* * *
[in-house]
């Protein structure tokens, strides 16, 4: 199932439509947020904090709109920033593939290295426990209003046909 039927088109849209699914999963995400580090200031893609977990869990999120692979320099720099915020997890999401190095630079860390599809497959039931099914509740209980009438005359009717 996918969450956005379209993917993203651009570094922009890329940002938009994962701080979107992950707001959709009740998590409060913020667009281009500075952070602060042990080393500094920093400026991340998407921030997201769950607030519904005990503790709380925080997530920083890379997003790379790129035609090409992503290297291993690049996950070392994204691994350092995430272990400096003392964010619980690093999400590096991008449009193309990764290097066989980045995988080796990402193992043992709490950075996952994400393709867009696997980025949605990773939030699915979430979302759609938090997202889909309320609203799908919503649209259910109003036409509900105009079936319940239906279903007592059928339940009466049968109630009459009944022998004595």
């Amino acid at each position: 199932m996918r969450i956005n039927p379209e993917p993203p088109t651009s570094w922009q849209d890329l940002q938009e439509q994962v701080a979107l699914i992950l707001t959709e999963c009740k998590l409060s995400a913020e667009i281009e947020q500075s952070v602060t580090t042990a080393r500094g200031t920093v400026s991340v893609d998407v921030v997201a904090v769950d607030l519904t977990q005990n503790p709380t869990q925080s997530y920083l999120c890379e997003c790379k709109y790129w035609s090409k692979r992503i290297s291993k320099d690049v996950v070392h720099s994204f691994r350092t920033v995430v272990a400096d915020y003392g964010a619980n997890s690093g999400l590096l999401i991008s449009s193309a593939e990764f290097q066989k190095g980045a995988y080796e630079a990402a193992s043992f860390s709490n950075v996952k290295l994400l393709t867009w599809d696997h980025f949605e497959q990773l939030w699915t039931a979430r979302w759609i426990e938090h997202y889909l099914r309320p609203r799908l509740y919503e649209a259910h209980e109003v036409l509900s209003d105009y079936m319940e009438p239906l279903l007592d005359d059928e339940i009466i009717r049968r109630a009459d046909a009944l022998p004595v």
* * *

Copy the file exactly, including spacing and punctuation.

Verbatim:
[in-house]
């Protein structure tokens, strides 16, 4: 199932439509947020904090709109920033593939290295426990209003046909 039927088109849209699914999963995400580090200031893609977990869990999120692979320099720099915020997890999401190095630079860390599809497959039931099914509740209980009438005359009717 996918969450956005379209993917993203651009570094922009890329940002938009994962701080979107992950707001959709009740998590409060913020667009281009500075952070602060042990080393500094920093400026991340998407921030997201769950607030519904005990503790709380925080997530920083890379997003790379790129035609090409992503290297291993690049996950070392994204691994350092995430272990400096003392964010619980690093999400590096991008449009193309990764290097066989980045995988080796990402193992043992709490950075996952994400393709867009696997980025949605990773939030699915979430979302759609938090997202889909309320609203799908919503649209259910109003036409509900105009079936319940239906279903007592059928339940009466049968109630009459009944022998004595």
């Amino acid at each position: 199932m996918r969450i956005n039927p379209e993917p993203p088109t651009s570094w922009q849209d890329l940002q938009e439509q994962v701080a979107l699914i992950l707001t959709e999963c009740k998590l409060s995400a913020e667009i281009e947020q500075s952070v602060t580090t042990a080393r500094g200031t920093v400026s991340v893609d998407v921030v997201a904090v769950d607030l519904t977990q005990n503790p709380t869990q925080s997530y920083l999120c890379e997003c790379k709109y790129w035609s090409k692979r992503i290297s291993k320099d690049v996950v070392h720099s994204f691994r350092t920033v995430v272990a400096d915020y003392g964010a619980n997890s690093g999400l590096l999401i991008s449009s193309a593939e990764f290097q066989k190095g980045a995988y080796e630079a990402a193992s043992f860390s709490n950075v996952k290295l994400l393709t867009w599809d696997h980025f949605e497959q990773l939030w699915t039931a979430r979302w759609i426990e938090h997202y889909l099914r309320p609203r799908l509740y919503e649209a259910h209980e109003v036409l509900s209003d105009y079936m319940e009438p239906l279903l007592d005359d059928e339940i009466i009717r049968r109630a009459d046909a009944l022998p004595v």